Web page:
Five Collectibles You Should Never Clean with Water
When dust, grime, and oxidation occurs, scrub with caution—otherwise, you may scrub them of their value.
Collectibles are meant to be enjoyed for many years and across generations. People like to collect a variety of items for the nostalgia, for their inherent value, or simply because they like them. You might find a collector's item that is not in mint condition or your items could become dirty from an accident. What then? You may think a restorative cleaning is the answer. But many collectibles should never be cleaned with water. "Antiques are by definition items that are at least 100 years old," explains Nicolas Martin, founder of Flea Market Insiders. "Even items that were made with noble and water resistant material a 100 years ago, are very probably not water-resistant or water-friendly anymore." Water could permanently damage the item or even initiate a faster decay process.
Martin strongly advises against cleaning a collectible or antique if you aren't sure of the proper way to do so. Consider the material and the age of the item. Some items—like paintings, photographs or clockwork—require a professional. Very old and delicate items also need to be handled with extreme care. Immersing the collectible in water or applying water to its surface could mean losing the item forever.
Clockwork and Gears
Collectibles like watches, music boxes, and lock mechanisms should never be cleaned with water. The gears and other mechanical parts in the item could rust and cease to function properly. Instead, you'll want to wipe away fingerprints and dust using a microfiber cloth and very gentle motions. Extensive cleaning should be done by a professional.
Books, Magazines, and Papers
Old books, magazines, and papers should not be immersed in water or spritzed with wetting agents. If the paper is very old, this could cause it to crumble or disintegrate. Books and magazines may also become loose at their bindings. "If you accidentally dropped an antique book in a bucket of water, you will need to first dry out the cover and pages, before flattening out the pages," Martin says. "Flattening a wet book will make the pages stick together, and render it unusable."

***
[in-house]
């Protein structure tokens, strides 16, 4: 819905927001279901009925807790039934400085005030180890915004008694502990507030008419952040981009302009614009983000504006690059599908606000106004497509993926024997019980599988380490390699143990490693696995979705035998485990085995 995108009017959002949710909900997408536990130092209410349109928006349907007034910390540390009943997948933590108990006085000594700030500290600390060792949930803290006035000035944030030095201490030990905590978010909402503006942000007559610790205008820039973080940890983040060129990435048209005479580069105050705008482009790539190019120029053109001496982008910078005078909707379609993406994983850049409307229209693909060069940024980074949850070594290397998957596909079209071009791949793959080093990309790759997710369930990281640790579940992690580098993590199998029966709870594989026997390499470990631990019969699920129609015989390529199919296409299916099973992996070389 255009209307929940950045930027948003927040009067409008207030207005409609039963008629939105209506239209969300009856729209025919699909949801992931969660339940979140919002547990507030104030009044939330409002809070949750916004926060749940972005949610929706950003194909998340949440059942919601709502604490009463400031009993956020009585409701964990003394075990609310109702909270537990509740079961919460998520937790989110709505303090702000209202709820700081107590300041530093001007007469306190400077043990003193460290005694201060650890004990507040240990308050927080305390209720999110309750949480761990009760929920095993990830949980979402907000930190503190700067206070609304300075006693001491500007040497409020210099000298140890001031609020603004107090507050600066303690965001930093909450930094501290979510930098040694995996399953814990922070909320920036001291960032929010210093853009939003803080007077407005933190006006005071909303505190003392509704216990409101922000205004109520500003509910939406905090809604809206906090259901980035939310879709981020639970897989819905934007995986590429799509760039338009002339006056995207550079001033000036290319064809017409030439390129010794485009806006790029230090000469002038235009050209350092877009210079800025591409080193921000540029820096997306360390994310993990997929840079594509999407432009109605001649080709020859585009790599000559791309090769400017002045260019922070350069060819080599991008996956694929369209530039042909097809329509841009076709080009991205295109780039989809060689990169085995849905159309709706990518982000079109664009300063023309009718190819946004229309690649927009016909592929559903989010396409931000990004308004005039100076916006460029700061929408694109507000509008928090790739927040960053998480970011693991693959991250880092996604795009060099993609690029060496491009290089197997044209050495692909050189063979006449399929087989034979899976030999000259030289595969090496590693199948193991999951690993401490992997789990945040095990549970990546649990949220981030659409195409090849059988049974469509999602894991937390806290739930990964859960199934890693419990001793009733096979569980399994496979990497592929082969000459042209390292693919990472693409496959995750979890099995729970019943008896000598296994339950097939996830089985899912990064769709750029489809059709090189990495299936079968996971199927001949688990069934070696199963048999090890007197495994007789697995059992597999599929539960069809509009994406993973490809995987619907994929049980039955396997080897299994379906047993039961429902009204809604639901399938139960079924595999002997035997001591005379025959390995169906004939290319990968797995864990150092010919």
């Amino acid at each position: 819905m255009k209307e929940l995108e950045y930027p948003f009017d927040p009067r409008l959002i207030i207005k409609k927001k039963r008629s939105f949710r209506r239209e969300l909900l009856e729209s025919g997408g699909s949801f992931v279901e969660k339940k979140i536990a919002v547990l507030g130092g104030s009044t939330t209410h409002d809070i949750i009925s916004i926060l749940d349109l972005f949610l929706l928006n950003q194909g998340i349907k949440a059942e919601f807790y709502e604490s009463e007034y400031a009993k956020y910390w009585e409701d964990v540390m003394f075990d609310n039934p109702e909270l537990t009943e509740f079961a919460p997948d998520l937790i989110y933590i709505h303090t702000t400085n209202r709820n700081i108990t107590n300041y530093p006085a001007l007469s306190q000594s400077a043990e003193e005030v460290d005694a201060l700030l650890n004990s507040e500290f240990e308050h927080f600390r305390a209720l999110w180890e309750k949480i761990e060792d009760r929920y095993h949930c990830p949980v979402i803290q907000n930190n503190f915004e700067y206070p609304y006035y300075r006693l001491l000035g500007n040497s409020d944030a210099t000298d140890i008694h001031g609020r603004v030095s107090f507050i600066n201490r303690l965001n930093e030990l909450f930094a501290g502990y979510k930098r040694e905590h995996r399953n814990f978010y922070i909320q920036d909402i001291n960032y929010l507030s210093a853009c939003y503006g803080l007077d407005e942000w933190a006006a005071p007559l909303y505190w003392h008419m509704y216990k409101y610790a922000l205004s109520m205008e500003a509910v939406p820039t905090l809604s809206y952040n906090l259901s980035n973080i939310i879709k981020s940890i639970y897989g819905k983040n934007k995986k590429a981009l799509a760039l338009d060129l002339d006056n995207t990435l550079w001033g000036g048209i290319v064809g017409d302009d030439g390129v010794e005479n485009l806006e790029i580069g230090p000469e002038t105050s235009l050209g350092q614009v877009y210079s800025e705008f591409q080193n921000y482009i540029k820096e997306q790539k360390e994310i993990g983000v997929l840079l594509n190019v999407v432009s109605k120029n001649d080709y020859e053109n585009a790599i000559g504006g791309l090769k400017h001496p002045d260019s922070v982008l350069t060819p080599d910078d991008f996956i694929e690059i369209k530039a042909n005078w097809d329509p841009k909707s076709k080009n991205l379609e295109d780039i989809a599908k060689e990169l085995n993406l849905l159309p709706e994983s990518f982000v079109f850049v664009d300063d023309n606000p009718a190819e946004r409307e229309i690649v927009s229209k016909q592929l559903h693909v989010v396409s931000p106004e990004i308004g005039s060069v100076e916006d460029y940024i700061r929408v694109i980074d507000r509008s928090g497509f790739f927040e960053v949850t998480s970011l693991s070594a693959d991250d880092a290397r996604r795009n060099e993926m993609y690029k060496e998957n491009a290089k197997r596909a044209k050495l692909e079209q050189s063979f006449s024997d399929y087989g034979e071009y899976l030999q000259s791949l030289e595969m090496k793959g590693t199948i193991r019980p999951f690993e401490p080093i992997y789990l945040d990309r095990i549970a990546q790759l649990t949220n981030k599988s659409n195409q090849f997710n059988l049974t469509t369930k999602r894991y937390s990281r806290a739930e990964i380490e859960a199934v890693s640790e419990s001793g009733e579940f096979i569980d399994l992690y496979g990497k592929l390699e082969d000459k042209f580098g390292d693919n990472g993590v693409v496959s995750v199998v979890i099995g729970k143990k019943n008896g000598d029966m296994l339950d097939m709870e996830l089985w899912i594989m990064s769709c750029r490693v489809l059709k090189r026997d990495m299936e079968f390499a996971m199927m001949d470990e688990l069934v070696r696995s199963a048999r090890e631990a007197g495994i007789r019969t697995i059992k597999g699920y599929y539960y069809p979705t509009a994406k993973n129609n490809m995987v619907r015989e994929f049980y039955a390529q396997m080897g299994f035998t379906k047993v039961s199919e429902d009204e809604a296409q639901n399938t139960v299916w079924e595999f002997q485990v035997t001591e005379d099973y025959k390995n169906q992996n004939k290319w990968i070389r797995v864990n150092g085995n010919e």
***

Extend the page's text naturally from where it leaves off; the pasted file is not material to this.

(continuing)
Want to have an expert restore your book? Place the wet book in a ziplock bag and put it in the freezer until you can get it to a professional book restorer.
Original photograph prints of people from previous eras are a hot collector item. If you find an old photograph that needs some tender loving care, don't try to clean it up with water. Water ruins the emulsion used on the photograph or could completely damage the clarity of the image.
Depending on the type of photograph, you may be able to purchase special photograph cleavers and tools to aid in cleaning your photographs. Wear white cotton gloves to avoid introducing new smudges to the photos. The cleaning process will take several hours, so be ready to put in some time. But if you don't feel comfortable doing it yourself or aren't sure of how to do it, take your photos to a photograph restoration service for the best results.
Leather Clothing and Collectibles
That leather jacket from the 1950s should not go into the washing machine. When leather gets wet, it begins to lose its suppleness, becoming dry and brittle. Depending on the collectible, this could mean that it will easily break apart or start to disintegrate. While you can clean newer leather with a wet washcloth, that is not the case for older leather. Instead you should invest in an antique leather dressing to clean and restore the old leather.
What about other leather items? "Leather (books cover, leather bag, and so on) could be cleaned with a damp cloth to remove superficial dust and dirt," says Martin. "However, it is important to make sure the surface is left dry, and that a protective paste or dressing is applied afterward."
Oil and Acrylic Paintings
Even when preserved in a frame on the wall, they do still attract grime and dust to their surfaces over time. How can you keep a painting clean? The good news is that special cleaners exist for ridding your artwork of grime. You just don't want to use anything that is water based. Cleaning a painting takes time and precision. You'll want to photograph your painting front and back before you begin. Apply the cleaning solution to a cotton swab and gently stroke in a rolling motion to remove dirt. You can also take your painting to a professional restorer, which is recommended for older and more valuable paintings.